When woven fabric is torn, from selvage to selvage, the torn edge is across the natural cross grain of the fabric. However, when you purchase fabric, the two torn edges often do not meet. Scissor-cut fabrics are cut across the width, but not straight on the grain. The reason for this is that when many yards of fabric are rolled lengthwise on the bolt boards at the factory, the top layers shifts just a bit. In the process of rolling the fabric onto the boards, this shifting increases as the fabric is rolled, making the cut edges uneven.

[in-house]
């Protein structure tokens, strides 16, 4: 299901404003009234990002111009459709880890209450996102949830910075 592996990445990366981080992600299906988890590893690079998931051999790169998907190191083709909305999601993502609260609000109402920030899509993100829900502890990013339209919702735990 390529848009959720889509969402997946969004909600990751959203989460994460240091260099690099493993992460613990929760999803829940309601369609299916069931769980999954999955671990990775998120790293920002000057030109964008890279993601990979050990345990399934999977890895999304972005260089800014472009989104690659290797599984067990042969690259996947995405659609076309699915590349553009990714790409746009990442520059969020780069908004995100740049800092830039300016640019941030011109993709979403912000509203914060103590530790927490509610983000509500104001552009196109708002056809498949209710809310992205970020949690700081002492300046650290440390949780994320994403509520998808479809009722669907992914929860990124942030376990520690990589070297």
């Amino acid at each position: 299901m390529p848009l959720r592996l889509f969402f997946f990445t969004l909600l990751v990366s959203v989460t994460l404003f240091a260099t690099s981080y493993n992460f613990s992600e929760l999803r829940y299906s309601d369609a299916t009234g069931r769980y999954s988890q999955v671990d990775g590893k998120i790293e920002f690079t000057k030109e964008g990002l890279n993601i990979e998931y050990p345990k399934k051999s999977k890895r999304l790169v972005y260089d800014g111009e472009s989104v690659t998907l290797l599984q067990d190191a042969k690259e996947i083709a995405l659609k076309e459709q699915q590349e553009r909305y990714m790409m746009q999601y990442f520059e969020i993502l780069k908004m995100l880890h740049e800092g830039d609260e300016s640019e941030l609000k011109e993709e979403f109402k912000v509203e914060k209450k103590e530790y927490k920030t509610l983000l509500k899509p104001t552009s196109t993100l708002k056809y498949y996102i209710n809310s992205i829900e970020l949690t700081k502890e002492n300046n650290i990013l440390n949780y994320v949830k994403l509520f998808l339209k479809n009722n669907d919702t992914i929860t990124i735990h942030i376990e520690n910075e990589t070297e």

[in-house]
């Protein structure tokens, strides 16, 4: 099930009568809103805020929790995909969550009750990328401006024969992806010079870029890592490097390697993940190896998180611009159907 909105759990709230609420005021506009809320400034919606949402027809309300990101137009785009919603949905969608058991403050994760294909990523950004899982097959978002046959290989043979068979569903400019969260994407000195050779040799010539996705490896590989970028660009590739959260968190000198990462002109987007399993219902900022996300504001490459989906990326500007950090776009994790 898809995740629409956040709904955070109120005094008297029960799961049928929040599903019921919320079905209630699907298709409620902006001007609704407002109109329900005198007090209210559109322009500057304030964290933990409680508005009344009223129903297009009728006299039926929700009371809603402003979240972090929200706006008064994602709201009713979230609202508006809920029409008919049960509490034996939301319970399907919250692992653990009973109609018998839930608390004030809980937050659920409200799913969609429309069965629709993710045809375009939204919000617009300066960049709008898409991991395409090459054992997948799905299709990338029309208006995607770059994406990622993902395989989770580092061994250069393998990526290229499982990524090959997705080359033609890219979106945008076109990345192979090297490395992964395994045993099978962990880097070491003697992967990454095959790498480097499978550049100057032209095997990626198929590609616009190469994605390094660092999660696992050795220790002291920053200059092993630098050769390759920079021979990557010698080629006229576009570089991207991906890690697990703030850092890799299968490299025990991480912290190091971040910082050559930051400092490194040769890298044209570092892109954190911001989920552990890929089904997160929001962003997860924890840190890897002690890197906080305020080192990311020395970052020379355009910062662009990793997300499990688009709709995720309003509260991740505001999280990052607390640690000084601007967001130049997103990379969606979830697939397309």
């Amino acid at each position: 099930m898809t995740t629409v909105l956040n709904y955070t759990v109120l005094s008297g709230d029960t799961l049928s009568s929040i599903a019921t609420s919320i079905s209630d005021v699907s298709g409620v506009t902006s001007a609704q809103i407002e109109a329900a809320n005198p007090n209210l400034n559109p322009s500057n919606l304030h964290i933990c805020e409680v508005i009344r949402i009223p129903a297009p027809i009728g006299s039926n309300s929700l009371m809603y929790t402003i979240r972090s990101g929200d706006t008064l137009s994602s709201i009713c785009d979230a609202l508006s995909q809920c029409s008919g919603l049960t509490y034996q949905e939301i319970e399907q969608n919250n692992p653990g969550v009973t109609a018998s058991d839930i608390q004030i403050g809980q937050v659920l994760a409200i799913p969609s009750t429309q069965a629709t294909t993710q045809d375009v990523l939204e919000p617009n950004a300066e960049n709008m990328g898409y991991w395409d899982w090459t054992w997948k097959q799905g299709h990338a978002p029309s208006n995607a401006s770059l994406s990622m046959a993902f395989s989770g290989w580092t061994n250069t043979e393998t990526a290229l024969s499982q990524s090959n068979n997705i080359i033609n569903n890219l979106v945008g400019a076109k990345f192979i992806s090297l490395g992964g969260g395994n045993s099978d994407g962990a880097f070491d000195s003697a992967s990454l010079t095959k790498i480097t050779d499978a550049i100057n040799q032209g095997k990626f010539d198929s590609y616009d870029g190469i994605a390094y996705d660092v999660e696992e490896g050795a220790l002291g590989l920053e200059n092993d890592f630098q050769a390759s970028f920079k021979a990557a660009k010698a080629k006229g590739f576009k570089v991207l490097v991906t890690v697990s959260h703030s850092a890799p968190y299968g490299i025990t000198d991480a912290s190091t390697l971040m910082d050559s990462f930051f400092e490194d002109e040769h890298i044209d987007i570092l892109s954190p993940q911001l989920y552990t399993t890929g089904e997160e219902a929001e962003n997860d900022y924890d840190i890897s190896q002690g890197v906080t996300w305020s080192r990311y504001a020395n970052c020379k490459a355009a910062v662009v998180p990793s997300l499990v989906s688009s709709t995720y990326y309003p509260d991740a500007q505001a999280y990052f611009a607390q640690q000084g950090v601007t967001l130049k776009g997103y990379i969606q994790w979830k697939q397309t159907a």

So . . . when you cut out a pair of jeans or pants, that “shift” causes one leg to be cut slightly on the bias. This bias grain is what makes one pant-leg feel funny and the crease goes side ways, while the other lcrease is straight.
HOW TO STRAIGHTEN FABRIC
You will need a partner to help.
1. Grasp the fabric on the fold of the length and let the two selvage sides drape. If the torn (or cut) edge on both sides is the same length, you’re done. If not, go to step 2.
2. Each partner will have one side that is not as long as the other. Both partners grasp a short side (opposite corners) by the torn edge with both hands, back away, plant your feet and pull a steady strain (not jerk). Repeat step 1. If the sides are still not straight repeat step 2.